Shaun Levin

Page, Head, Mouth

In Writing on September 9, 2020 at 8:59 pm

Speaking of unfinished thoughts, I’m having one at the moment. Something to do with what’s on the page, what’s in your head, and what’s in your mouth. Language, and the relationship between what you see on the page, what it sounds like in your head, and what actually comes out of your mouth. I’m at that stage in Spanish when I see things on the page before I say them, like I’m first writing them down (in my head) then articulating them, not always but a lot of the time. Sometimes I stumble on a “c” or “z” or “d” when they should appear in the mouth as a”th”. I say to my Spanish teacher that I think it happens because I see the letters on the page before I say them, the words are first words and only then are they sounds.

My Danish teacher says it’s important with Danish to learn the sounds more than the written words, to listen to what words sound like, because really there’s often no connection between the way you say a word in Danish and what it looks like on the page. With Arabic I stumble because it takes me a while to read what’s on the page, each letter a discovery, an uncovering. I’m wondering if that’s why I never enjoyed reading in Hebrew even though my Hebrew is pretty much at the level of a native speaker. What’s on the page doesn’t sit well with me, doesn’t come easily, which isn’t entirely true. An unformed thought.

My sense is that this is connected to writing, to what we do when we write a story, that there is the story on the page, the intention in our head, and although we don’t actually speak what we write, there is the spoken version of our story, the story being recounted to the people gathering round to listen. Reading out loud is a great editing tool. What doesn’t feel write in the mouth will not feel right in the head, particularly the head of the reader. When we stumble over words as we read them out loud, something in the reader will stumble, and even though they may not register this at first, too many stumbles and they’re lost. They give up.

I don’t like to stumble when I speak Spanish, when I read Roberto Bolaño and a strange word appears, when I can’t catch the words you’re saying. I want fluency or nothing. There’s something here about the relationship between writing and speaking, writing and telling, telling a story on the page, in your head, to the people sitting there with you. The extent of our vocabulary defines the shape of our stories. The extent of our emotional vocabulary defines the depth of our stories. What are you saying? I don’t know what I’m saying. What’s he saying?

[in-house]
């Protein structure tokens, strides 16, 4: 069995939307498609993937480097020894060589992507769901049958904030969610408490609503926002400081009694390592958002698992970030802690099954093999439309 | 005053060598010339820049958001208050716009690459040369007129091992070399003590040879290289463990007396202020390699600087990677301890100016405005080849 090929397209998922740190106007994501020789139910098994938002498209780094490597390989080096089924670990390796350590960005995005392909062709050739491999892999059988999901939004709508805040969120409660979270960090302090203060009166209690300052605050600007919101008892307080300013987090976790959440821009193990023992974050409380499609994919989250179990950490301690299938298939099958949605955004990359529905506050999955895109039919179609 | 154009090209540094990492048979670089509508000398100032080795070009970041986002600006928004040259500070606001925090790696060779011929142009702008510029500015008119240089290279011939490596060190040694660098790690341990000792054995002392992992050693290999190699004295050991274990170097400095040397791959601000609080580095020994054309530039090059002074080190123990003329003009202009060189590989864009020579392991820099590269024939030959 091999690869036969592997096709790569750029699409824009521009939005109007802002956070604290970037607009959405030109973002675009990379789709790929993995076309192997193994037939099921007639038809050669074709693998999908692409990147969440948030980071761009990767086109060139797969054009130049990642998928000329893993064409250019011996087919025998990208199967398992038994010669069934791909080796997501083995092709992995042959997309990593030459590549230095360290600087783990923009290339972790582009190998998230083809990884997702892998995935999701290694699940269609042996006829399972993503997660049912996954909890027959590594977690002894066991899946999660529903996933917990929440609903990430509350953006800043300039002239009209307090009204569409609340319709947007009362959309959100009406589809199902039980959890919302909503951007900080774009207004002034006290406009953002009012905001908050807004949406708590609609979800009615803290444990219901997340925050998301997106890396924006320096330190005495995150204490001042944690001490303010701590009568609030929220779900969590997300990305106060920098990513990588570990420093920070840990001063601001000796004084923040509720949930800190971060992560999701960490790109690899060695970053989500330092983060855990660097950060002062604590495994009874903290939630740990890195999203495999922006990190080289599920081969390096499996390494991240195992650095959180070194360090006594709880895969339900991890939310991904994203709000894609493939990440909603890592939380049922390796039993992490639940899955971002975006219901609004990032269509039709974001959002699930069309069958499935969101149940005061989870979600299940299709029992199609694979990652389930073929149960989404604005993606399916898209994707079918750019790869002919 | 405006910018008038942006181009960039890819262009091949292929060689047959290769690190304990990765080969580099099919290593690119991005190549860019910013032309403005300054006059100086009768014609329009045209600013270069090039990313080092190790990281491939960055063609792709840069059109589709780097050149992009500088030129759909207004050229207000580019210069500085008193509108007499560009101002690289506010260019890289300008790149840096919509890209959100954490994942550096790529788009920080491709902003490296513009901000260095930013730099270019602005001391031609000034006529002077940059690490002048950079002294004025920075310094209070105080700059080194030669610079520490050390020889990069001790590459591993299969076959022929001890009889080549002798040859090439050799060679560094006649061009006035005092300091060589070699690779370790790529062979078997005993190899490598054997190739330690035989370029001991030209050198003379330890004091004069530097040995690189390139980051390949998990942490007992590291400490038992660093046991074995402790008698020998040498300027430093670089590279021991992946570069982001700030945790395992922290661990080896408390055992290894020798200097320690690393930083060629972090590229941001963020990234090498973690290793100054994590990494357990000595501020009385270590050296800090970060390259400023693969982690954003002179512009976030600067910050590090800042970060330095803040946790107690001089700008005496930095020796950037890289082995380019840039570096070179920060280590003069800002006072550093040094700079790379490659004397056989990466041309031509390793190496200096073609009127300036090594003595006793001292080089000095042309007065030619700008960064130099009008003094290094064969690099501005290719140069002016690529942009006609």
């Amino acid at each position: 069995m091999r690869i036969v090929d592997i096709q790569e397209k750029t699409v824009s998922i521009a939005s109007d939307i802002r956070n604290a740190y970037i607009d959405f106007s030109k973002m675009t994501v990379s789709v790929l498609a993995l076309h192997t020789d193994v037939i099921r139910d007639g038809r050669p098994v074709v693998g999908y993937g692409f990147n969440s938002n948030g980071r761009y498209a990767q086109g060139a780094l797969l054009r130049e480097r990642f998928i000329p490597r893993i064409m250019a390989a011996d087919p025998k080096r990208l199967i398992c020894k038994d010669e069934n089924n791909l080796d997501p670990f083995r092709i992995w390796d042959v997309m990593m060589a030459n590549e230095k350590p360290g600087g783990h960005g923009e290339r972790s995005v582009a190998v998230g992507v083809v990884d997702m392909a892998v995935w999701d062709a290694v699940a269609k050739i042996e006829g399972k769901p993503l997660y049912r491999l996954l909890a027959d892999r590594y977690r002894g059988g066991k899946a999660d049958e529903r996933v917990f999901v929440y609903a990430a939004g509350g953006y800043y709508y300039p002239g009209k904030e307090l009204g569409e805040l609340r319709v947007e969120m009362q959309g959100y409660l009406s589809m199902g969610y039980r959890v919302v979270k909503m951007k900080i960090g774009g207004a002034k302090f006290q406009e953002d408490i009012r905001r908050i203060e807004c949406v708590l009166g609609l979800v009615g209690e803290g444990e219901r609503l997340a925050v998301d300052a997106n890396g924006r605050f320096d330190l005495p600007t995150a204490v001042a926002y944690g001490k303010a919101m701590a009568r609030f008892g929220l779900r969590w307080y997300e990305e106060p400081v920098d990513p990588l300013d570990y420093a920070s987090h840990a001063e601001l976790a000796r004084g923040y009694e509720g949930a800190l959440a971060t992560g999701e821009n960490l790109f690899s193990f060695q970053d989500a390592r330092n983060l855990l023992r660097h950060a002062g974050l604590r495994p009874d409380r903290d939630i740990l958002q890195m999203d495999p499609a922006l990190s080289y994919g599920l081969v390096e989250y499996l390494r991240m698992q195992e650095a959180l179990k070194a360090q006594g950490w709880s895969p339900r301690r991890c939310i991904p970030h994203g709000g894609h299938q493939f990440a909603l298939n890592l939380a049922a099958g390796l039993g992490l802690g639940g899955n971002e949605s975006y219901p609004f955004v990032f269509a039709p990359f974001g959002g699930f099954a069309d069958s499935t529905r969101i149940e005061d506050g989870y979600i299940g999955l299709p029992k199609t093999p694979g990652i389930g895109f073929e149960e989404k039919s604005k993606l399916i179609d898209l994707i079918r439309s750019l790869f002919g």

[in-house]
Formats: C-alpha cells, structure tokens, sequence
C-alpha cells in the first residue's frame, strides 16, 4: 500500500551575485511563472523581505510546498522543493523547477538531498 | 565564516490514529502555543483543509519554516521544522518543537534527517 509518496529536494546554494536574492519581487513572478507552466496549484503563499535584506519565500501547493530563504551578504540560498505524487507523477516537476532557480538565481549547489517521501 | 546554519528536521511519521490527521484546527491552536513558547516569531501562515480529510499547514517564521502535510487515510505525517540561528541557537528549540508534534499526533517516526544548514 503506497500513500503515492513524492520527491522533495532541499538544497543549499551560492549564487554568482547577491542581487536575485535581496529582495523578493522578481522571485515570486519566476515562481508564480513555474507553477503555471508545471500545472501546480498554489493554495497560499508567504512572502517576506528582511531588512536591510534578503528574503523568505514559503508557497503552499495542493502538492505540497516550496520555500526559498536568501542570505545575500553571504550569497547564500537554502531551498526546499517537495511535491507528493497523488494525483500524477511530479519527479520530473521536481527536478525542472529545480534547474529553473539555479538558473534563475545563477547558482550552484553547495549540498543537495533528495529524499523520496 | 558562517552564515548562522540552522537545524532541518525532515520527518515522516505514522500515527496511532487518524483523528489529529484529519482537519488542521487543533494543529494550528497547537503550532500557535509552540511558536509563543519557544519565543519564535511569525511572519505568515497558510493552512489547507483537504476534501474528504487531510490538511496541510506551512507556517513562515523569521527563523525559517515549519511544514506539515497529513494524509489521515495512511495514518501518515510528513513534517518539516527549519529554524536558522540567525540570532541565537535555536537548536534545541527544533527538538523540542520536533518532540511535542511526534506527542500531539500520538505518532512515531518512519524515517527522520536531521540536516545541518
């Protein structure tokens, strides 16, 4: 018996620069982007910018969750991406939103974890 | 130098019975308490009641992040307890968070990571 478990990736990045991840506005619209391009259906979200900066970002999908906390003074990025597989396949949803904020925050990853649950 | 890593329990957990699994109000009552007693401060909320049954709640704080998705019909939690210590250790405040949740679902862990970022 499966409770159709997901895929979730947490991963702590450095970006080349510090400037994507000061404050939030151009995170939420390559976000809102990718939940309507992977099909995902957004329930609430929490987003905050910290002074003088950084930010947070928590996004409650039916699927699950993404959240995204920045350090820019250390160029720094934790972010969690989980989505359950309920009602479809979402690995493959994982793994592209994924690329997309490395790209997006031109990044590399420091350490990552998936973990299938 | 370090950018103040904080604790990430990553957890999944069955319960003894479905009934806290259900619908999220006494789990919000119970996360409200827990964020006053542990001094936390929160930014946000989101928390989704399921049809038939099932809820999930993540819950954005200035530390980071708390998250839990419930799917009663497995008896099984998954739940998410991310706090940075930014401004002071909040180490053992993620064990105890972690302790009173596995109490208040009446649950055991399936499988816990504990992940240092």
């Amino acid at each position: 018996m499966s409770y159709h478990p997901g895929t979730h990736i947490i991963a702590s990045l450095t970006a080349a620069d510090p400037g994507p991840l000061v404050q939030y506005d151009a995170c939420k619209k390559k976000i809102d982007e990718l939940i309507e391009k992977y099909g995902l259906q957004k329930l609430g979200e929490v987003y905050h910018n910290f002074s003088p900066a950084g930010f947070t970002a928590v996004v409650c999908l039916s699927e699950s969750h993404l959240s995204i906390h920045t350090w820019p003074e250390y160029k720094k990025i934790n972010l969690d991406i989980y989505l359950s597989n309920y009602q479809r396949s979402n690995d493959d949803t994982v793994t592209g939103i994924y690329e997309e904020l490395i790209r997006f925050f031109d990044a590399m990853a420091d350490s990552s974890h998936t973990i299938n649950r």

My Spanish is better when I’m speaking to people I like, or more precisely, when I’m having conversations I like. The words form with greater ease. I forget that there’s a page and that the words have spelling. Spelling, spell, spiel. It’s harder to talk to the pharmacist about probiotics (I stumble) than it is to my Spanish teacher about Wittgenstein or horchata, even though I know nothing about Wittgenstein. It’s easier to write about things you love and that intrigue you, than it is to write a utilitarian story. The thing is, it’s not always easy to know what’s easy for you to write. It changes.

Enjoyment is not always about ease. Discovery. I’m thinking discovery. I’m thinking of worlds opening up when you learn those first phrases in Danish, in Arabic, when you hear whole sentences in Spanish and you think, a few months ago I would not have understood what he just said.

What are the stories to which your heart opens with curiosity and wonder? The stories that make you grateful to have a pen in your hand? What are the stories you speak as if they were your natural tongue? By speak I mean write.

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